|Chris Noth, in character as hunky Det. Mike Logan from NBC's Law & Order, is sitting in the witness box at the Tweed Courthouse in downtown Manhattan when the director suddenly yells, ''Cut!'' He smells smoke. Turns out it's coming from a huge fire at the nearby Fulton Fish Market by the Brooklyn Bridge. Real detectives at One Police Plaza across the street will later say that wiseguys, angry at Mayor Rudolph Giuliani's plan to clean up the allegedly Mob- controlled market, deliberately set part of it on fire. u It's the kind of ripped-from-the-headlines story you'd ex-pect to find on Law & Order, the critically acclaimed series shot in New York City. And you probably will, says executive producer Ed Sherin, when the fire makes front-page news the next day. ''We already have one coming up about the Russian Mafia, and this one is a natural.'' * Since its debut in 1990, Law & Order has stuck to a simple, compelling format: Cops make arrests in the first half, and DAs attempt to nail the defendants in the second. Unlike flashier, more melodramatic hits such as NYPD Blue and ER, Law & Order focuses exclusively on cases instead of delving into its characters' personal lives. From the start, the formula has received critical raves, but now it's also reaping ratings success: This season, the series earned its best numbers yet-reaching as high as No. 17-and has been renewed for two more years. Behind the scenes, however, the show is more like, well, a soap opera. Last month, the cast was rocked by the announcement that Noth, 38, the last remaining original cast member (Steven Hill, who plays DA Adam Schiff, did not appear in the pilot), will be let go after this season to make way for a younger detective. Noth's departure is just the latest cast shake-up. George Dzundza resigned after the first year; Paul Sorvino, who replaced him, left soon after the second season; Dann Florek and Richard Brooks were fired after the third season to bring in the show's first two principal female characters; Michael Moriarty left under a cloud of controversy last year and was replaced by Sam Waterston. How does a show that loses six cast members in five short years survive-and still thrive? To find out, we asked the people who make up Law & Order. As they say about the cops and prosecutors in the show's sonorous opening voice- over, these are their stories. |
Smoke from not-so-distant fires is just another reminder of the show's gritty urban setting. ''It keeps us honest,'' says Jill Hennessy, 26, who joined the cast last season as assistant DA Claire Kincaid. ''You run into real lawyers every time we film outside. You can't fake it here, baby.'' Nobody seems to fake it on Law & Order, either on- or off-camera. Free from the hothouse politics of isolated Hollywood soundstages, the cast members are as open and voluble as old-fashioned New York cabbies. Take S. Epatha Merkerson, 42, who plays Lieut. Anita Van Buren. ''They got a bargain with me,'' she says about being African-American and female. ''Just picture what it's like trying to explain to the six white guys who write the show what it's like to be black and a woman. I win some and lose some, but I don't back down.''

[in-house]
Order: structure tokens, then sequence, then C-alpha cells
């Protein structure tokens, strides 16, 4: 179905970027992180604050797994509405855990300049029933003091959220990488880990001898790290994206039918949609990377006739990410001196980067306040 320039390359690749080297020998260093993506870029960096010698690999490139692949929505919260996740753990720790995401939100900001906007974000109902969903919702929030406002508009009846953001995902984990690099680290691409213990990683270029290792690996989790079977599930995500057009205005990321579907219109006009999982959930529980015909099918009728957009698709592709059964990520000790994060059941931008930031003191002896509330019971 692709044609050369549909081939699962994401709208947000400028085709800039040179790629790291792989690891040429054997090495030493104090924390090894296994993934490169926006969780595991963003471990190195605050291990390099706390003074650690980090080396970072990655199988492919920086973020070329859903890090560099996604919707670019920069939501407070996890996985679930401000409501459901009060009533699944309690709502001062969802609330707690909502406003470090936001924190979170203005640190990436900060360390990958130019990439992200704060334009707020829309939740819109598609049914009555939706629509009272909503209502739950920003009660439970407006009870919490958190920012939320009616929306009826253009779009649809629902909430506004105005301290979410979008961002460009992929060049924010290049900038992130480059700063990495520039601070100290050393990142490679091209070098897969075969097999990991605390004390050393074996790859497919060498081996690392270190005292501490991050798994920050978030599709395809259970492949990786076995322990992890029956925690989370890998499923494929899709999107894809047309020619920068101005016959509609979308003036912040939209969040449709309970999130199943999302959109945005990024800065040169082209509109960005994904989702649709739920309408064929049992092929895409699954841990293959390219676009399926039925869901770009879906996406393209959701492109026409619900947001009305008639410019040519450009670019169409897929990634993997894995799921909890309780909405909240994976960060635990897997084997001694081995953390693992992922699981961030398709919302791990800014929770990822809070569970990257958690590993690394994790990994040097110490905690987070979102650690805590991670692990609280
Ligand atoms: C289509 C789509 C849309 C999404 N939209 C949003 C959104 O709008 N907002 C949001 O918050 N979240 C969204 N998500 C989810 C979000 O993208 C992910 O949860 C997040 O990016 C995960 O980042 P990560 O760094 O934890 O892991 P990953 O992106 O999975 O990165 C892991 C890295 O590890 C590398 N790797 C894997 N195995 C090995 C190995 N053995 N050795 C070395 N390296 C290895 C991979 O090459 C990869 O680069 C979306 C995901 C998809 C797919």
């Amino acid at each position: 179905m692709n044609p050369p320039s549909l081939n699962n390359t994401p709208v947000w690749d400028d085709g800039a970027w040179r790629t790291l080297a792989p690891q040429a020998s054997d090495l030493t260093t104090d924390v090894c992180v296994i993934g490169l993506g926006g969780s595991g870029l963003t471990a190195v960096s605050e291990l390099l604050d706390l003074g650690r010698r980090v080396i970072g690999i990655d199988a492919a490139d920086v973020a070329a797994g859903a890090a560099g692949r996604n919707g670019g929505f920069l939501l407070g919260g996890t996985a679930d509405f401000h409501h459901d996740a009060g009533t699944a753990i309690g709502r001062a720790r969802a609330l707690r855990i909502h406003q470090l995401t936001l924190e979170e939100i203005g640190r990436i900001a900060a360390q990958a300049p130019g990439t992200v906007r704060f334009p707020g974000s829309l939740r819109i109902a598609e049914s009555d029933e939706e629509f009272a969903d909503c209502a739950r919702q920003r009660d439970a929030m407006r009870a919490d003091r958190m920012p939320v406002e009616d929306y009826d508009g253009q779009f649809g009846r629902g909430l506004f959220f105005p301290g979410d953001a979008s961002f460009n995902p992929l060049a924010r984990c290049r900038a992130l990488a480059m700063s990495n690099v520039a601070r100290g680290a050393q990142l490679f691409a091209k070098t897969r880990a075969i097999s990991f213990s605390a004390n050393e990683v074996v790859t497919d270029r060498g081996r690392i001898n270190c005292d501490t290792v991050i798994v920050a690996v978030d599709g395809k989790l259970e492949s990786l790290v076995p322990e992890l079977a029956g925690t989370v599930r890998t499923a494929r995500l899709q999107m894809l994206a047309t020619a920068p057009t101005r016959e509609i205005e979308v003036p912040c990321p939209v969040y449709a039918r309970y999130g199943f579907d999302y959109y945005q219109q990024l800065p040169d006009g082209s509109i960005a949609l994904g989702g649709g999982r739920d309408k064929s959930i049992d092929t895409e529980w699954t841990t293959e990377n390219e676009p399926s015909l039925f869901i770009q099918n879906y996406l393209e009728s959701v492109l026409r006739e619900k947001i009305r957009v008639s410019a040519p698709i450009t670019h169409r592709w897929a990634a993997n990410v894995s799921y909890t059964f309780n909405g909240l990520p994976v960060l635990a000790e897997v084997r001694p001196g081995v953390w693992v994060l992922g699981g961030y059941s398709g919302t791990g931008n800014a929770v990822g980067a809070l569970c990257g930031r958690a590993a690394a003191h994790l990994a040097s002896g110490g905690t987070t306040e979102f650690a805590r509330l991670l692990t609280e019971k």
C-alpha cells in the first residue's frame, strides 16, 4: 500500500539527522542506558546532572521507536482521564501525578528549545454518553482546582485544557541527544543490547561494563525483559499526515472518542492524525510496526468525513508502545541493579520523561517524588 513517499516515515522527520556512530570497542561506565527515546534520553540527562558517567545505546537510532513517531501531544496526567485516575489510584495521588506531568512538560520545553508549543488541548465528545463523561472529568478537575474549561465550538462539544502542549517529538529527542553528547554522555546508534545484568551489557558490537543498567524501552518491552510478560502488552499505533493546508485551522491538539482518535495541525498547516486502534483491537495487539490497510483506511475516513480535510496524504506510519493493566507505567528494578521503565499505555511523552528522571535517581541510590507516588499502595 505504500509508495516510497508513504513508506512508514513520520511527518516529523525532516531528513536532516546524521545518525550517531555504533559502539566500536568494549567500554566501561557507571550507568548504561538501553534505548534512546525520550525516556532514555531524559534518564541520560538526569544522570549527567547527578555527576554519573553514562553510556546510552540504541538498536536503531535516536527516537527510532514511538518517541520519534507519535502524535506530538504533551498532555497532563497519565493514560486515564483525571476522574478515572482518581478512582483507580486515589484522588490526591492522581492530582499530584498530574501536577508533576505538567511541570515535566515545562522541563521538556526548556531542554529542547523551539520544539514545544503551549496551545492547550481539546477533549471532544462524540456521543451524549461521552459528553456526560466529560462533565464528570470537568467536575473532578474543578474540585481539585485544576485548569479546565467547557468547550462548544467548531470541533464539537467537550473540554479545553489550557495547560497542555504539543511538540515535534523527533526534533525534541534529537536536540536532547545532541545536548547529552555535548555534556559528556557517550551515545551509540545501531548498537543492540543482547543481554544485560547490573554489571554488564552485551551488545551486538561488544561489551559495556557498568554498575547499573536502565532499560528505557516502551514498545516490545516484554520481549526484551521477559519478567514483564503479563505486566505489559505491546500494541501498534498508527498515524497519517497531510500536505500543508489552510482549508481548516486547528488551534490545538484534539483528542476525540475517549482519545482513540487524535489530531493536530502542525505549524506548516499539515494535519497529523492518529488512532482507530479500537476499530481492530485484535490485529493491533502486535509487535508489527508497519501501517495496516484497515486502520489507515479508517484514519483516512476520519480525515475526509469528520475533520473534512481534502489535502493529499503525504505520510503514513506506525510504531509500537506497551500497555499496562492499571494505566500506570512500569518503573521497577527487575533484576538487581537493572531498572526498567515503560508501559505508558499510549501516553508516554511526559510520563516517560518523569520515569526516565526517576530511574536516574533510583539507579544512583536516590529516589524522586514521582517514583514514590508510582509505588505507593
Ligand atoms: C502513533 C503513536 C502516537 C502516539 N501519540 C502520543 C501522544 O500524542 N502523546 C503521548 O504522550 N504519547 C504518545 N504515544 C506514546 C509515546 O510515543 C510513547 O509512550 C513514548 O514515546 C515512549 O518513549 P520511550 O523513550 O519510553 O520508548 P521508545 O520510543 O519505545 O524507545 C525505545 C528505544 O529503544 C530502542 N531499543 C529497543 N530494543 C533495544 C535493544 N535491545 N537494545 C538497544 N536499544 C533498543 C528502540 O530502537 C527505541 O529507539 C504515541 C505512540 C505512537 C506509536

As they shoot exteriors and courtroom scenes downtown, many in the cast are still reeling from the previous week's bombshell about Noth. Much of their anger is directed at the show's creator and executive producer, Dick Wolf, who oversees the show mainly from Los Angeles. "I've given up trying to figure out how these people think," says Hennessy. "It's not worth it to me to sit around and figure out people's motives. This is just a business full of surprises." Wolf sounds resigned to the criticism. "Firing people is the worst part of the job," he says. Wolf insists he's dropping Noth because there isn't enough conflict between his character and Det. Lennie Briscoe, played by Jerry Orbach, 59. Wolf wants Briscoe's new partner to be a "Generation X type" and has hired 30-year-old Benjamin Bratt (Texas). Wolf once called Law & Order "actorproof" but now regrets the remark because it upset the cast. Many of them wish episodes focused more on their characters' personal lives, since that would give them more opportunities to emote. Wolf maintains, however, that Law & Order succeeds precisely because the show is the star. "No producer voluntarily screws with what's working," says Wolf. "But I think the Chris thing had to be done now. I'm not infallible. I may have done something terrible, but I don't think so." Noth scoffs at Wolf's claim that a younger actor is needed. "Bulls ---," says Noth. "The writers had plenty of stuff to write with us. I think I've just been a thorn in his side. I've been very outspoken" about cast changes and the direction of the show. Though the cast has grown accustomed to frequent changes, they say it's still tough every time someone leaves. "It's hurtful," says Steven Hill (who would only give his age as 65-plus). "People are not furniture. We develop very close relationships here." For Dann Florek, 43, who played Capt. Don Cragen for three seasons and has returned to direct (and act in) this episode, the news has reopened old wounds. "Chris is a really good friend, and I see his pain," says Florek. "It stirs up memories for me-what I went through when I realized I was going to be gone." In fact, says Florek, it was Noth who tipped him off about his own axing. "It was kind of difficult to hear about it through the back door." And Florek wasn't shy about expressing his feelings. "I called Dick and let him have it," he says. "I said, 'What, you don't have a phone?'" But Florek was able to return for this episode without many hard feelings on either side. "I hadn't seen Dick at all since I left," says Florek, who has since appeared in the movies The Flintstones and Getting Even With Dad. "He flew in one day when I was directing. It was kind of a sweaty moment, but I don't hold a grudge. I like what I've been doing since I left." Noth's colleagues hope that he will also find satisfaction beyond the show. "I'll miss him; we both act as a little reality for the other," says Sam Waterston, 54, whose portrayal of tough ADA Jack McCoy has reenergized the show and given it a shot of welcome sexual tension in his scenes with Hennessy. "I'm sorry personally that he's going, but he's terrifically talented. I'm sure he'll be fine." Noth himself thinks so too. As he leans back in a chair in the courthouse, kibitzing with the crew and downplaying questions about his striking good looks, it is easy to see why he is a cast-and female fan-favorite. ("You should see the fan mail-the obscene fan mail he gets," says Hennessy.) Like Florek, Noth is more upset at the way he was dismissed. "Dick and I are old drinking buddies, even though I understand he's a bureaucrat," says Noth. "But I would have thought we could have sat down at some point. Instead, (executive producer) Ed Sherin took me out to lunch and told me. I didn't hear from Dick for five days. I'm going to miss the show and the people-but I'm not bitter. I always land on my feet." Sherin, seated in his office on the chilly Chelsea pier set where the show films interior scenes, smiles when asked about Noth, then says, "It's sad, but it will be good for him. He needs to spread his wings." Having been with the . show since its second season, Sherin is used to the in-house upheavals. "George (Dzundza) just wanted to get out of here," Sherin says wearily, echoing other accounts that Dzundza was difficult and unhappy with the airtime Moriarty got. "Paul (Sorvino) couldn't take the pace. Too much for him. He went back to his opera singing. He was always cold. We had to get him a goddamn fur hat and let him wear it in every scene. "Richard (Brooks) didn't want to go, but he didn't get along with Moriarty and he was grousing all the time. We needed a new mix-it was nothing but testosterone here." Sherin claims he begged Moriarty to stay during the actor's well-publicized feud last year with Attorney General Janet Reno over the censorship of violence on TV. Moriarty says this is untrue. "Dick Wolf specializes in constructive termination-making people miserable until they quit," says Moriarty bitterly. "I resigned before they could fire me. Then I see Wolf talking (in the press) about how Sam Waterston is sexier than I am. I hope that's on Sam's grave-'Here lies a man who's sexier than Mike Moriarty.'" Joe Stern, the former coexecutive producer who left the show after three seasons, believes Noth's dismissal is a mistake. "I think he's the heart and soul of the show," says Stern. "His work is consistently the best." But producers Wolf and Sherin-even some of the actors-insist that the heart and soul of the show are the stories. "It's hard on our egos, but it's probably true," says Merkerson. Sherin, for his part, offers a two-tiered theory for the show's success: "The rest of the shows are about bare butts," he says. "We're c---teases. You won't necessarily ever know if Jack and Claire are having an affair. The real passion of this show comes from the controversy stirred up by the stories." Noth, in his dressing room before a scene, is philosophical. "I'm not going to say goodbye," he says. "I'll be around. I'll be working with these guys again. I don't see myself as a victim." Noth's only wish is that Detective Logan is rewarded with a graceful exit. "I don't want to get the bum's rush or killed off." Don't tell that to his on-screen partner, Jerry Orbach, though. Orbach and Noth are pals, and Orbach says he'll miss him. But he sees a fleeting chance to ham it up on a distinctly unhammy show. "I want him to die in my arms," Orbach cracks. "That's the only way I'll get an Emmy nomination out of this show." *